Authors: Alexandra Robbins
To my family, past and present, with love
Four hospitals stand within a fifty-mile radius of a major American city. On the surface, they are as different from one another as fairy-tale sisters.
Pines Memorial Hospital is a pleasant-looking cream-colored building with a sixteen-story tower and broad, welcoming windows overlooking a quiet tree-lined suburban avenue. After decades of independence, the neighborhood’s favorite hospital was bought out by Westnorth, a large healthcare corporation, which is slowly diluting the local flavor. With 190 beds, Pines Memorial serves a highly educated, wealthy population with a large percentage of academics, retirees, and nursing home residents. Because it is close to a major highway, Pines’ emergency room, which has approximately 60,000 visits per year, often treats victims of major-impact car accidents. Nurses joke that the hospital should be called Highway Memorial, because the risks of the highway are far more relevant to the medical staff than the quiet red pine forests outside of town.
Several miles away, South General Hospital occupies a mostly gray edifice curved away from the road, as if to shield its inhabitants from the gang violence that occurs frequently nearby. The Level-1 trauma center—
designated as such because it has the resources to treat every stage of injury, from prevention through rehabilitation—has 300 beds to serve one of the most indigent areas outside the city. South General’s ER sees 95,000 ER patients annually. The reputation of “The South” is like that of the proverbial kid from the wrong side of the tracks, hoping to keep up with her peers, but unable to overcome the disadvantages of living on the poverty-stricken south side of town.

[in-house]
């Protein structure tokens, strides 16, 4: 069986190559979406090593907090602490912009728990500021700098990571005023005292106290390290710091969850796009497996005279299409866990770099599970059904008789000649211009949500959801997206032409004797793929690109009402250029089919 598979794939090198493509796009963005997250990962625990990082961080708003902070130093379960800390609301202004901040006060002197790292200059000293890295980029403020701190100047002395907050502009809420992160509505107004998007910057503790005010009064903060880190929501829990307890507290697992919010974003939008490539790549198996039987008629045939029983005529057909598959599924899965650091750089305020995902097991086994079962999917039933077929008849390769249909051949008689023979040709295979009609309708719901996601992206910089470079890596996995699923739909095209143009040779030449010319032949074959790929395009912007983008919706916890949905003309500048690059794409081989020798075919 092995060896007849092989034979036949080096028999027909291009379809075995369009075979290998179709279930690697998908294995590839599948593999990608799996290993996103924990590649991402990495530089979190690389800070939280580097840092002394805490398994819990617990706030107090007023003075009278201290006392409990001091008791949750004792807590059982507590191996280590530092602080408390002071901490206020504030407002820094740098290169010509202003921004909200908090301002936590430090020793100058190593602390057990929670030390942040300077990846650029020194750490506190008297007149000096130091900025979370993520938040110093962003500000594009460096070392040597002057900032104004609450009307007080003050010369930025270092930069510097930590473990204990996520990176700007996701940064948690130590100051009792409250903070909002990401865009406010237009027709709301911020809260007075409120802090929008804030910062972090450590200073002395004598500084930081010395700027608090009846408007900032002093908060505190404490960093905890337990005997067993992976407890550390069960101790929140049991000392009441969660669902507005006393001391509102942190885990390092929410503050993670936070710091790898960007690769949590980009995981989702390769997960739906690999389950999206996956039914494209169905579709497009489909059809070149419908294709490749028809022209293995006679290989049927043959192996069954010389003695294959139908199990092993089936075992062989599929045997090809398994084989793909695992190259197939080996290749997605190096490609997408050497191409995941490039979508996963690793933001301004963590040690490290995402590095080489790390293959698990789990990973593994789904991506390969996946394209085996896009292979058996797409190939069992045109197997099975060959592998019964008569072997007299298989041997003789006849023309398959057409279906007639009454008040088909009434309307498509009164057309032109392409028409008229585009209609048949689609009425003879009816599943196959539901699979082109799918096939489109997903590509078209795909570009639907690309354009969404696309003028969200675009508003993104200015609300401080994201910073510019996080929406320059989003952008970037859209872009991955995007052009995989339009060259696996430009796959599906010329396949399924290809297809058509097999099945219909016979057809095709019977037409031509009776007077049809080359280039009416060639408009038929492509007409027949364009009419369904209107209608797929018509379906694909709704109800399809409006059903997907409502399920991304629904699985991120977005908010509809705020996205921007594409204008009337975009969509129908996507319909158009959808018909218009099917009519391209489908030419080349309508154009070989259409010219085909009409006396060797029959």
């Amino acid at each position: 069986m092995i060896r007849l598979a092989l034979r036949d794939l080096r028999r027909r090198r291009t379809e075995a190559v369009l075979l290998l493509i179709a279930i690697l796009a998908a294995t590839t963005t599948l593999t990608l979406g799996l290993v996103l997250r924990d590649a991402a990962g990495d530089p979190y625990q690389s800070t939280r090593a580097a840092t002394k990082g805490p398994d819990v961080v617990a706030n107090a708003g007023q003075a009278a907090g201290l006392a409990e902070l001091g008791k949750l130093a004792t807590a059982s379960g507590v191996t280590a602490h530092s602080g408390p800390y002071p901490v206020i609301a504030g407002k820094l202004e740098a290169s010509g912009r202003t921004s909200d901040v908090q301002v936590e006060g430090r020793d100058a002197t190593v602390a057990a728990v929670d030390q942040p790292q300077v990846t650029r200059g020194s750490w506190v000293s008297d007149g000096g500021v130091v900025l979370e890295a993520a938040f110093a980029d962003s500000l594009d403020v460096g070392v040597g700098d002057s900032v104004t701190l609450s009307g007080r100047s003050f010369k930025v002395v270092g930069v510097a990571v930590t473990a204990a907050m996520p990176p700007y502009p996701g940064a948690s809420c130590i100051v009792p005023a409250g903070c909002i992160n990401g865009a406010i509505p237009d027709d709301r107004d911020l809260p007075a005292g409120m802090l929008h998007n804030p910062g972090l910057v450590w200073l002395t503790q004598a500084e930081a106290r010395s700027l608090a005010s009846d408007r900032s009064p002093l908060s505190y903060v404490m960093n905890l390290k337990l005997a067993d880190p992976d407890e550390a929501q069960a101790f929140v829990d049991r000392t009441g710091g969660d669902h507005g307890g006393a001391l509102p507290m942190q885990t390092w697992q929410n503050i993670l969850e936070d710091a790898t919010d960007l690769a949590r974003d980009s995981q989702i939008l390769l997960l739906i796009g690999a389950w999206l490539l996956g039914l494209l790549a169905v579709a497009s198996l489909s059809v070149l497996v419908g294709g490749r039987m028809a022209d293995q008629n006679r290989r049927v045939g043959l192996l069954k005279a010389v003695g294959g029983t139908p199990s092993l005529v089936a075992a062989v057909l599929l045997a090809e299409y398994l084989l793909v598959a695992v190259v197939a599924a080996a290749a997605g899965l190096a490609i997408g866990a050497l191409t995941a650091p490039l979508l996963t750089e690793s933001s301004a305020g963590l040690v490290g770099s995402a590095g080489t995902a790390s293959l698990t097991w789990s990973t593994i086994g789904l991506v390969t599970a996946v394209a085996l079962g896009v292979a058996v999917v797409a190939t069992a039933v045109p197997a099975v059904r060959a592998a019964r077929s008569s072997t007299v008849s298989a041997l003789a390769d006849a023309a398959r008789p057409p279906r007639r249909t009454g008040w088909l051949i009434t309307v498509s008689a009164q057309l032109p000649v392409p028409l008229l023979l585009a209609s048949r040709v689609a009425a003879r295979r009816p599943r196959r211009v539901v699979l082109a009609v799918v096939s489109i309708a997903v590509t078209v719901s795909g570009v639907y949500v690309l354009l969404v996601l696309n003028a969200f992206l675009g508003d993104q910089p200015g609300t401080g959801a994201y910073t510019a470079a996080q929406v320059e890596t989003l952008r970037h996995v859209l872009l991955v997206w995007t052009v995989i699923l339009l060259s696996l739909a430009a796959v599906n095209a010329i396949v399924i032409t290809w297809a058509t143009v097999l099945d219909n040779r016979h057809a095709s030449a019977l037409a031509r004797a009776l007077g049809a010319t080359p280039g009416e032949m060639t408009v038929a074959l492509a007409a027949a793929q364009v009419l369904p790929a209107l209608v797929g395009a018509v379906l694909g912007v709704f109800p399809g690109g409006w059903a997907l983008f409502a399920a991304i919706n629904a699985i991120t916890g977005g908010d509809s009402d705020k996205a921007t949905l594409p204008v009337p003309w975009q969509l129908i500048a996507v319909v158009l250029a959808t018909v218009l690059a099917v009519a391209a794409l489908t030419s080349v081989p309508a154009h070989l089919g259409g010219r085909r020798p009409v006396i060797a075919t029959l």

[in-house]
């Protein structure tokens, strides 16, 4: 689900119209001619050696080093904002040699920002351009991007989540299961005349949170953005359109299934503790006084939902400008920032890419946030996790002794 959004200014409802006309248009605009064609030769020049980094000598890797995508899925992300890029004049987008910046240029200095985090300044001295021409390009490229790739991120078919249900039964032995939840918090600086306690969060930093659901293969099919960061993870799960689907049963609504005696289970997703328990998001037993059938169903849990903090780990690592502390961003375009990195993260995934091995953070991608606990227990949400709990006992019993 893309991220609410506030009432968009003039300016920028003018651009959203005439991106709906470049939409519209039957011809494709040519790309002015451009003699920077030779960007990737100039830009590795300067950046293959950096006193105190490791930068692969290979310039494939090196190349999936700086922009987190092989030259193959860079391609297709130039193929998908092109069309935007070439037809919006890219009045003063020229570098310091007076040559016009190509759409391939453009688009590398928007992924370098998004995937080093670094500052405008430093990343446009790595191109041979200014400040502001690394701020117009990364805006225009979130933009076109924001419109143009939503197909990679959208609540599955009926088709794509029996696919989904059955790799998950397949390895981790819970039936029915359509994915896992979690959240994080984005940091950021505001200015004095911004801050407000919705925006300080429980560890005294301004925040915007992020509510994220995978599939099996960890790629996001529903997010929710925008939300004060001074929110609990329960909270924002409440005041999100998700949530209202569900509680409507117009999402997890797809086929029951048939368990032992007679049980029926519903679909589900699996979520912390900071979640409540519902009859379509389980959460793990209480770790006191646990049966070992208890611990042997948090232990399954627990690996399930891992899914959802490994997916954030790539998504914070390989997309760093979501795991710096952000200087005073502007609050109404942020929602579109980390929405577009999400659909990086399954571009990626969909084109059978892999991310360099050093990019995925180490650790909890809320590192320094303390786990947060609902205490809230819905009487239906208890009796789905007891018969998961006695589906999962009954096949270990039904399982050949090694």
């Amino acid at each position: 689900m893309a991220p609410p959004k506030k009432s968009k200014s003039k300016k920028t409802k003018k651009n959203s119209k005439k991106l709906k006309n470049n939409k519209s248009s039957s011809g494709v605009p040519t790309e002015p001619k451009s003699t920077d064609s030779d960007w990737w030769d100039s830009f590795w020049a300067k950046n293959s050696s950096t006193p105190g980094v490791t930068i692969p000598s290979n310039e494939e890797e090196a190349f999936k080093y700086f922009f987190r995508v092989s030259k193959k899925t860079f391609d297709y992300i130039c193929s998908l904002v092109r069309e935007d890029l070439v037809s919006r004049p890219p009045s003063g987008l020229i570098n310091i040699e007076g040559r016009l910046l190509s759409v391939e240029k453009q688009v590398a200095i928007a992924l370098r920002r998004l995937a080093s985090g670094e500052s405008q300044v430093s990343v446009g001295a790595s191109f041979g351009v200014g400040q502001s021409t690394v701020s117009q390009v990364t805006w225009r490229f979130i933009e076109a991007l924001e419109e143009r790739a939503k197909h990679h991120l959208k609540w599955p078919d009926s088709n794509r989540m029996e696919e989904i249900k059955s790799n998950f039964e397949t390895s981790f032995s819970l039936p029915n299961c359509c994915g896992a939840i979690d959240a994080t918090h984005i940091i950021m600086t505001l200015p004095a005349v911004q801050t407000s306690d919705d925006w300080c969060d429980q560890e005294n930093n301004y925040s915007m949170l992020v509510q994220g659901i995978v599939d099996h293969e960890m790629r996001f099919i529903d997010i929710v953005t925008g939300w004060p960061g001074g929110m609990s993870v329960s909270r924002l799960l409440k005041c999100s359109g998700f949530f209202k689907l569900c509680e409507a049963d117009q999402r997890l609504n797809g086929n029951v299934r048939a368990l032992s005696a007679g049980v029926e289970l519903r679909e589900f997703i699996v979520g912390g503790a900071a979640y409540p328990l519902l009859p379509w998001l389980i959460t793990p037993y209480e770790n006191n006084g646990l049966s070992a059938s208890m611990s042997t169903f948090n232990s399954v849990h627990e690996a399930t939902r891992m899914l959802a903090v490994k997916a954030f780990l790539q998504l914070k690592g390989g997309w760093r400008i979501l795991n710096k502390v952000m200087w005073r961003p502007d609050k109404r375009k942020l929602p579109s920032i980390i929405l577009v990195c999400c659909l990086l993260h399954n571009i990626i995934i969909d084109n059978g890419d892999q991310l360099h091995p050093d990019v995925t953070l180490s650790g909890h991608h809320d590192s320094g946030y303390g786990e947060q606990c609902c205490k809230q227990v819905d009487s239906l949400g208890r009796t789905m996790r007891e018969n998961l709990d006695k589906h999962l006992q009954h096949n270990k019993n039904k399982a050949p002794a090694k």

Forty-five minutes west, in a peaceful corner of the city, Academy Hospital, proud and prestigious, inhabits several white-pillared, brick structures that wind around courtyards and patios, reflecting the storied architecture of its surrounding university campus. With approximately 425 beds, Academy treats a ritzy demographic of young and middle-aged residents in the nearby million-dollar homes and the students at the elite university. The Academy ER treats fewer than 45,000 patients per year, partly because it simply does not have the building space to expand its emergency department walls.